Daily Management Review

Argentine Bailout Amount Increased By $7 Billion By IMF


09/27/2018




Argentine Bailout Amount Increased By $7 Billion By IMF
Following a request by the Argentine government, the International Monetary Fund (IMF) announced that it would increase the emergency bailout amount for the country from $50 billion to $57.1 billion. This was announced by the Finance Minister of Argentina, Nicolas Dujovne. 
 
Dujovne said that the agreement "will allow our country to leave behind the turbulent path of recent months", at a press conference alongside IMF Managing Director Christine Lagarde.
 
The bailout program for Argentina is aimed at helping the country to "face its challenges" and provide support to the most vulnerable populations.
 
IMF's Executive Board and Argentina's Congress however still have to approve the agreement.
 
Initially, the IMF agreed to a bailout package of $50 billion for Argentina and $15 billion of that amount has already been handed over to the Argentine government.
 
But the deteriorating economic condition in the country forced Argentine President Mauricio Macri last month to request the IMF for hastening of the furnishing of the remaining $35 billion. Under the original agreement, the next instalment of $3 billion was to be handed over by the Fund in November and the rest through the next three years.
 
The Fund said in a statement that the new deal "front loads IMF financing." According to Argentina's finance ministry, the amount due to be disbursed by the Fund by the end of 2019 has been increased by $19 billion out of a total of $36.2 billion.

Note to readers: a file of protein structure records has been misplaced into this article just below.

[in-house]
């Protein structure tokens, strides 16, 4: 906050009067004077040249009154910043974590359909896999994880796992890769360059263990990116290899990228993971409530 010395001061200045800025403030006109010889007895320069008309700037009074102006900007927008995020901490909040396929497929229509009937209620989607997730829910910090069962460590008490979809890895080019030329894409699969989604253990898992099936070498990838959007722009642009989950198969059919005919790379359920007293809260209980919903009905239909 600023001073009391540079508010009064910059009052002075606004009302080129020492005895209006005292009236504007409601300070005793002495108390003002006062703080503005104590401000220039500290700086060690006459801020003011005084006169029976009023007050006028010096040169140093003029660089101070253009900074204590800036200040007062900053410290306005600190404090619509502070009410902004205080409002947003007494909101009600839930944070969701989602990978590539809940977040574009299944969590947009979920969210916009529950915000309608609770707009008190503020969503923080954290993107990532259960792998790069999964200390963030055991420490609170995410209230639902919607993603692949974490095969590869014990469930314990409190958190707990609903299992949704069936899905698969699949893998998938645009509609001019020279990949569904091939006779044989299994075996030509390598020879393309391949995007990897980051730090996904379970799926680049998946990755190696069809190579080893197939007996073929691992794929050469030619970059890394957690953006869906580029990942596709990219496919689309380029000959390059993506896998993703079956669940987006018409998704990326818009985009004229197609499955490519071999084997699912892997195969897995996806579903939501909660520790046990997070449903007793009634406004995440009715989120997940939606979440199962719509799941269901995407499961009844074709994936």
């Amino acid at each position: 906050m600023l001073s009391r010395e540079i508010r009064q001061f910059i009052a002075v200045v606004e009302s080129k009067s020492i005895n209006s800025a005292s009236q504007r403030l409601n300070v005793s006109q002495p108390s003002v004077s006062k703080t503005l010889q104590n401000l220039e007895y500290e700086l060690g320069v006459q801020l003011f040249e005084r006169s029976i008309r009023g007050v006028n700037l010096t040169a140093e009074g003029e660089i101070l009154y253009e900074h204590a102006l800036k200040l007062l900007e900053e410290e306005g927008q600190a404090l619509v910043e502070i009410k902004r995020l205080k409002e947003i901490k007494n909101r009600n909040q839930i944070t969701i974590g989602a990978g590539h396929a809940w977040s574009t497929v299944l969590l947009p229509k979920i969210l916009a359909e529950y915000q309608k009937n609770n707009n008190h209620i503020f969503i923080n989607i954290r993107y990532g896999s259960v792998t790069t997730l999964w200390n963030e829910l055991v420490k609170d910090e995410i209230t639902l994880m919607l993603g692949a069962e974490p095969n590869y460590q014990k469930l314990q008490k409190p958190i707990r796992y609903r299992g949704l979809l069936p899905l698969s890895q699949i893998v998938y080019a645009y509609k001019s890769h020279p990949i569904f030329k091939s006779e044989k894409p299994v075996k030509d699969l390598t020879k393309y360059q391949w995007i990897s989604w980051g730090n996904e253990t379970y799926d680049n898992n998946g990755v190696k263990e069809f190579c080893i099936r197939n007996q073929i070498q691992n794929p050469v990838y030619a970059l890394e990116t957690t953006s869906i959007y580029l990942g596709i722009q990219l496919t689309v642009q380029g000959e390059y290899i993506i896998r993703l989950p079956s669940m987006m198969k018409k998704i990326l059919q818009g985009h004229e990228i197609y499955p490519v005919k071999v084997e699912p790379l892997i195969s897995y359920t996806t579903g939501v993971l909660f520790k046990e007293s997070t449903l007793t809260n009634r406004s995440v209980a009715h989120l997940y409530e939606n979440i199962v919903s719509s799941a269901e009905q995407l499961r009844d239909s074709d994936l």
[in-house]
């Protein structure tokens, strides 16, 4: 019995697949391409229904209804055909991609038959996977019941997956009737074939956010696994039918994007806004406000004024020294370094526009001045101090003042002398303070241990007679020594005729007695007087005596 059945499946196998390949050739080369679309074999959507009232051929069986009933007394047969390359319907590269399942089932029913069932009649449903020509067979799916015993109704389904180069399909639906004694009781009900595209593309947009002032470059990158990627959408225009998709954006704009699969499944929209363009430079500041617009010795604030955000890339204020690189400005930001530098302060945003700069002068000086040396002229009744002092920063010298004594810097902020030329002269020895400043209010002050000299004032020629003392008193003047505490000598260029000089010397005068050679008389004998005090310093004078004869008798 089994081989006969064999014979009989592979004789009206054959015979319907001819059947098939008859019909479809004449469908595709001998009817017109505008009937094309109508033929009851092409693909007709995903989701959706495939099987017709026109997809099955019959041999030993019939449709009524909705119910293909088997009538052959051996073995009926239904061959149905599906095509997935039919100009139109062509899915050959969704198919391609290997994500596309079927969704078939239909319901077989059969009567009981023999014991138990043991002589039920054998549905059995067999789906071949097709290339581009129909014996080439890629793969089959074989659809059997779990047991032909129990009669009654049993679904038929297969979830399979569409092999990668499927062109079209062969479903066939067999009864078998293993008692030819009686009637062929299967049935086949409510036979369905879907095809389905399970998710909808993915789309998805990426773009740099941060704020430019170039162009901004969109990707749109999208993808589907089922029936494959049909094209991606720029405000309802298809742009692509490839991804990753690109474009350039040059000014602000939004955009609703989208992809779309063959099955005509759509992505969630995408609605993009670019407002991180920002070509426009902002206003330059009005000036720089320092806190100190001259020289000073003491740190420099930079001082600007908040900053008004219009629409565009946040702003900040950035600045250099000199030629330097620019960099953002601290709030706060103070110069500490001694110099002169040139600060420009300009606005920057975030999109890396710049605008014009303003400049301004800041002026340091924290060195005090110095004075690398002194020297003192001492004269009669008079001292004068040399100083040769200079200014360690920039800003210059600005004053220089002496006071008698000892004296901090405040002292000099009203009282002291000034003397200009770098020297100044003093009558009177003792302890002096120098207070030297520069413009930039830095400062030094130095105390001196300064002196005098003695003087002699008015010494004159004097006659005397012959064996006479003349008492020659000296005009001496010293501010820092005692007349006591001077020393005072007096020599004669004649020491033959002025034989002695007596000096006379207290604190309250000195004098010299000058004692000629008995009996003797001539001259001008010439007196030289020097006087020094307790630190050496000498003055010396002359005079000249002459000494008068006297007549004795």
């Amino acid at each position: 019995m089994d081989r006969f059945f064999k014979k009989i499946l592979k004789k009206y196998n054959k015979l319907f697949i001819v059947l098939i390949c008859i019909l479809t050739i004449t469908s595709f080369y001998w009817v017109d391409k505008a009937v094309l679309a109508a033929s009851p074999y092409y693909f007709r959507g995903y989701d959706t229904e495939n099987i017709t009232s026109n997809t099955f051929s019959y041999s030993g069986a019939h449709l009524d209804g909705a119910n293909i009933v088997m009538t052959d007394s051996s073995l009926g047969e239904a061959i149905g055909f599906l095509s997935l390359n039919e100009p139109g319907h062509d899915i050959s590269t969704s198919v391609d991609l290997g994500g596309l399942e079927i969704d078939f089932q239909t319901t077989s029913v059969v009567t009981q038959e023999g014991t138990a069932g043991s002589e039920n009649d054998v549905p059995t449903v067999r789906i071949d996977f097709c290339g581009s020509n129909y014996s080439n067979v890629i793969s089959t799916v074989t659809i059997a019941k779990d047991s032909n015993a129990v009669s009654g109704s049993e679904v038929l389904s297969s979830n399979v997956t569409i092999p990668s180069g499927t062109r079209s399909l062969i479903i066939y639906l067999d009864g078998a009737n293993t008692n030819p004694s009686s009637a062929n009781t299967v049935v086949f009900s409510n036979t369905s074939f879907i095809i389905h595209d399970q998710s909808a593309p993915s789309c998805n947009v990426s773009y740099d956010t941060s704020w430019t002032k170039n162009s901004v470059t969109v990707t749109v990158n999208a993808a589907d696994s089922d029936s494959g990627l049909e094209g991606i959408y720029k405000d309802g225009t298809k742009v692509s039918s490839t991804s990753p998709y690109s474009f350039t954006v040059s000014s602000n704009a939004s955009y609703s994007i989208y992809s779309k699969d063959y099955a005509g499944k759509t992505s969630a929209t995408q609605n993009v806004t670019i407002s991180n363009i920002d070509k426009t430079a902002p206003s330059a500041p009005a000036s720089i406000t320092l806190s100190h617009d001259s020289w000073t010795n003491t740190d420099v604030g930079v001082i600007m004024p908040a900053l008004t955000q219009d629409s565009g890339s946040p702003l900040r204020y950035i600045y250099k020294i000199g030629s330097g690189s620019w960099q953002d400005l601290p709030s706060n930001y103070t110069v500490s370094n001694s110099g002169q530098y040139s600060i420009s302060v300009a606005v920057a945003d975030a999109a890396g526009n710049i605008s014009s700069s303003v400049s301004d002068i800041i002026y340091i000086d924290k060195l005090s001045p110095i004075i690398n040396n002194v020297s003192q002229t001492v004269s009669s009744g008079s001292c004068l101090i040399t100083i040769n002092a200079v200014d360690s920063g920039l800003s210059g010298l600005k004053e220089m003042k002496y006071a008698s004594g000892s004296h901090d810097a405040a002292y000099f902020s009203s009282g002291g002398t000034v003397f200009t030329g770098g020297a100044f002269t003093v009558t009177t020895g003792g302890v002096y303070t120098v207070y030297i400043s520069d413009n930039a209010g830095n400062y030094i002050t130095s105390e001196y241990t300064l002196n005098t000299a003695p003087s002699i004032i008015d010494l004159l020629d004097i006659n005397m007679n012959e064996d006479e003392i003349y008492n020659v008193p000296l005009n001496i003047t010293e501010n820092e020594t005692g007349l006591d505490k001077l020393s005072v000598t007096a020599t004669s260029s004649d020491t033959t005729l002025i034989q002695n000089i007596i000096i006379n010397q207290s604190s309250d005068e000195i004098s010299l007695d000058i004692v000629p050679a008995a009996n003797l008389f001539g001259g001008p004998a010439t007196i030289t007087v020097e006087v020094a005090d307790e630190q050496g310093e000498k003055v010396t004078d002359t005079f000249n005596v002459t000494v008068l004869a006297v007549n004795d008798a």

The statement of the ministry also added that the above agreement clause with the IMF also includes a commitment from Argentina to maintain "spending on social assistance... above 1.2 percent of gross domestic product" in order to "protect the most vulnerable sectors."
 
Argentina has "developed a strengthened economic plan that is aimed at bolstering confidence and stabilizing the economy," Lagarde said. "A central element of the authorities' plan will be to reach budgetary balance by 2019."
 
It should be mentioned that just a day before the conclusion of the agreement with th I<F> the head of the country’s central bank resigned.
 
According to some analysts, one of the major reasons for replacement of the central bank chief of Argentina Luis Caputo was because of his disagreement with the IMF over Argentina's monetary strategy.
 
Lagarde said that "persistently high inflation continues to erode the foundation of economic prosperity in Argentina" and to tackle it, the country's "authorities will shift towards a stronger, simpler, and verifiable monetary policy regime."
 
She also hoped that Argentina would "contain the supply of money, and keep short-term interest rates at their currently" record highs of 60 per cent aimed at drastically bring down the rate of inflation which is predicted to touch a staggering 40 per cent by the end of the current year.
 
Laragrde also added that the Argentine central bank had "agreed to adopt a floating exchange rate regime, without intervention."
 
The Central Bank of Argentina would maintain "strict control of growth of the monetary base in order to reduce inflation" and would also fix upper and lower limits for it.
 
(Source:www.france24.com)






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